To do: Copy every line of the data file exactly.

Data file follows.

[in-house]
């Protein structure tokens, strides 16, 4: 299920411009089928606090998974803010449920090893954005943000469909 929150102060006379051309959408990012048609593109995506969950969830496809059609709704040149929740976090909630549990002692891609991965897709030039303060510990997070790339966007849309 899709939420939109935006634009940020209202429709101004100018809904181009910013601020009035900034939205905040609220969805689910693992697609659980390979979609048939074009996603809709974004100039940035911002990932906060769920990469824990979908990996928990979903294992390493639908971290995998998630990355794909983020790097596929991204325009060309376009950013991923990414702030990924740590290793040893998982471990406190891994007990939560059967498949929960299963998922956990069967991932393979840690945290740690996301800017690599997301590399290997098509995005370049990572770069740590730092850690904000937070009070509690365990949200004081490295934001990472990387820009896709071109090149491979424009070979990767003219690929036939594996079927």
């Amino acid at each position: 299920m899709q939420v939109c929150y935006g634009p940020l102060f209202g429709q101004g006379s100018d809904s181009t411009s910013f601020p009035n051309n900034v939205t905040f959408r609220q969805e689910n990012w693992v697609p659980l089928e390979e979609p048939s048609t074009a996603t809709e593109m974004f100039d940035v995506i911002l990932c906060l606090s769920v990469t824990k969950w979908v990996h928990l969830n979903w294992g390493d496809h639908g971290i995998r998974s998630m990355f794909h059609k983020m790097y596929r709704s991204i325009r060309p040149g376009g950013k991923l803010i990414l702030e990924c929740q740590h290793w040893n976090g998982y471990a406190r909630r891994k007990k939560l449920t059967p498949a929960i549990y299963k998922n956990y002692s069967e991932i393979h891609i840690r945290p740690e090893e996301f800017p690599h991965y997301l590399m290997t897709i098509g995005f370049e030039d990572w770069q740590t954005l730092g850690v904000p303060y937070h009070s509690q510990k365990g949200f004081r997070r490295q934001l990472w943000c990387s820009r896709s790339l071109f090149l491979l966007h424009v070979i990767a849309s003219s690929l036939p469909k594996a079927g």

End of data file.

[in-house]
């Protein structure tokens, strides 16, 4: 299920411009089928606090998974803010449920090893954005943000469909 929150102060006379051309959408990012048609593109995506969950969830496809059609709704040149929740976090909630549990002692891609991965897709030039303060510990997070790339966007849309 899709939420939109935006634009940020209202429709101004100018809904181009910013601020009035900034939205905040609220969805689910693992697609659980390979979609048939074009996603809709974004100039940035911002990932906060769920990469824990979908990996928990979903294992390493639908971290995998998630990355794909983020790097596929991204325009060309376009950013991923990414702030990924740590290793040893998982471990406190891994007990939560059967498949929960299963998922956990069967991932393979840690945290740690996301800017690599997301590399290997098509995005370049990572770069740590730092850690904000937070009070509690365990949200004081490295934001990472990387820009896709071109090149491979424009070979990767003219690929036939594996079927």
């Amino acid at each position: 299920m899709q939420v939109c929150y935006g634009p940020l102060f209202g429709q101004g006379s100018d809904s181009t411009s910013f601020p009035n051309n900034v939205t905040f959408r609220q969805e689910n990012w693992v697609p659980l089928e390979e979609p048939s048609t074009a996603t809709e593109m974004f100039d940035v995506i911002l990932c906060l606090s769920v990469t824990k969950w979908v990996h928990l969830n979903w294992g390493d496809h639908g971290i995998r998974s998630m990355f794909h059609k983020m790097y596929r709704s991204i325009r060309p040149g376009g950013k991923l803010i990414l702030e990924c929740q740590h290793w040893n976090g998982y471990a406190r909630r891994k007990k939560l449920t059967p498949a929960i549990y299963k998922n956990y002692s069967e991932i393979h891609i840690r945290p740690e090893e996301f800017p690599h991965y997301l590399m290997t897709i098509g995005f370049e030039d990572w770069q740590t954005l730092g850690v904000p303060y937070h009070s509690q510990k365990g949200f004081r997070r490295q934001l990472w943000c990387s820009r896709s790339l071109f090149l491979l966007h424009v070979i990767a849309s003219s690929l036939p469909k594996a079927g």